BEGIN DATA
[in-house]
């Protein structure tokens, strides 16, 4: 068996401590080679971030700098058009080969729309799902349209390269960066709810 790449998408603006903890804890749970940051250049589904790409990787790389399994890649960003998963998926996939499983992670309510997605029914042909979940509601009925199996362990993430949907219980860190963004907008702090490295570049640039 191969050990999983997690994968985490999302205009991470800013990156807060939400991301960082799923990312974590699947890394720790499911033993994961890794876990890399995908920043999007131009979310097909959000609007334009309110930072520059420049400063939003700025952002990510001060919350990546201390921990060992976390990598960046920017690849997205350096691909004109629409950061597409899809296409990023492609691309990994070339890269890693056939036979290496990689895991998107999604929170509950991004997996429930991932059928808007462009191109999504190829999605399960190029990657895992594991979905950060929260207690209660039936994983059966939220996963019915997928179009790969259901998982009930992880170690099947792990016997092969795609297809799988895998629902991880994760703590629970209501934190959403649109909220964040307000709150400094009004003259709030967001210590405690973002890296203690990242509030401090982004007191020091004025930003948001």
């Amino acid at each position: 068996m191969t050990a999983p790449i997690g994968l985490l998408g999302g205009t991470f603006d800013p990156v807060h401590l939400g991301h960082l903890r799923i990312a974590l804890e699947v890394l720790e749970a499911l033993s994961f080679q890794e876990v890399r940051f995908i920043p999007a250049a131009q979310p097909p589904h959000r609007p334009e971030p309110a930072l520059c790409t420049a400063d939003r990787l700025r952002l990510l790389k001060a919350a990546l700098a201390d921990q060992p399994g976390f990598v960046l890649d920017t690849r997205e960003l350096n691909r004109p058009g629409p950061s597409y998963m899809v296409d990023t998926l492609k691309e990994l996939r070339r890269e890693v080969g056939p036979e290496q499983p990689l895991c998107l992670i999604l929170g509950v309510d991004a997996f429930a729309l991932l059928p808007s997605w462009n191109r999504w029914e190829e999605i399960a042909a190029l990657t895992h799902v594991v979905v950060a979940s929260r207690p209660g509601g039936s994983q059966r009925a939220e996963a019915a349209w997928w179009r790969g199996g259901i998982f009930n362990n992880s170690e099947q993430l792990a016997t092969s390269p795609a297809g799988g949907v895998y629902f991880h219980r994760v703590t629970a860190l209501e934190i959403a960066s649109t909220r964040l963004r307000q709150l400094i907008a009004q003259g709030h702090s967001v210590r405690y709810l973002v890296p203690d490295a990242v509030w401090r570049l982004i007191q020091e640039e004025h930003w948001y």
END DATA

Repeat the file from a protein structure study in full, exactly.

[in-house]
């Protein structure tokens, strides 16, 4: 068996401590080679971030700098058009080969729309799902349209390269960066709810 790449998408603006903890804890749970940051250049589904790409990787790389399994890649960003998963998926996939499983992670309510997605029914042909979940509601009925199996362990993430949907219980860190963004907008702090490295570049640039 191969050990999983997690994968985490999302205009991470800013990156807060939400991301960082799923990312974590699947890394720790499911033993994961890794876990890399995908920043999007131009979310097909959000609007334009309110930072520059420049400063939003700025952002990510001060919350990546201390921990060992976390990598960046920017690849997205350096691909004109629409950061597409899809296409990023492609691309990994070339890269890693056939036979290496990689895991998107999604929170509950991004997996429930991932059928808007462009191109999504190829999605399960190029990657895992594991979905950060929260207690209660039936994983059966939220996963019915997928179009790969259901998982009930992880170690099947792990016997092969795609297809799988895998629902991880994760703590629970209501934190959403649109909220964040307000709150400094009004003259709030967001210590405690973002890296203690990242509030401090982004007191020091004025930003948001």
């Amino acid at each position: 068996m191969t050990a999983p790449i997690g994968l985490l998408g999302g205009t991470f603006d800013p990156v807060h401590l939400g991301h960082l903890r799923i990312a974590l804890e699947v890394l720790e749970a499911l033993s994961f080679q890794e876990v890399r940051f995908i920043p999007a250049a131009q979310p097909p589904h959000r609007p334009e971030p309110a930072l520059c790409t420049a400063d939003r990787l700025r952002l990510l790389k001060a919350a990546l700098a201390d921990q060992p399994g976390f990598v960046l890649d920017t690849r997205e960003l350096n691909r004109p058009g629409p950061s597409y998963m899809v296409d990023t998926l492609k691309e990994l996939r070339r890269e890693v080969g056939p036979e290496q499983p990689l895991c998107l992670i999604l929170g509950v309510d991004a997996f429930a729309l991932l059928p808007s997605w462009n191109r999504w029914e190829e999605i399960a042909a190029l990657t895992h799902v594991v979905v950060a979940s929260r207690p209660g509601g039936s994983q059966r009925a939220e996963a019915a349209w997928w179009r790969g199996g259901i998982f009930n362990n992880s170690e099947q993430l792990a016997t092969s390269p795609a297809g799988g949907v895998y629902f991880h219980r994760v703590t629970a860190l209501e934190i959403a960066s649109t909220r964040l963004r307000q709150l400094i907008a009004q003259g709030h702090s967001v210590r405690y709810l973002v890296p203690d490295a990242v509030w401090r570049l982004i007191q020091e640039e004025h930003w948001y």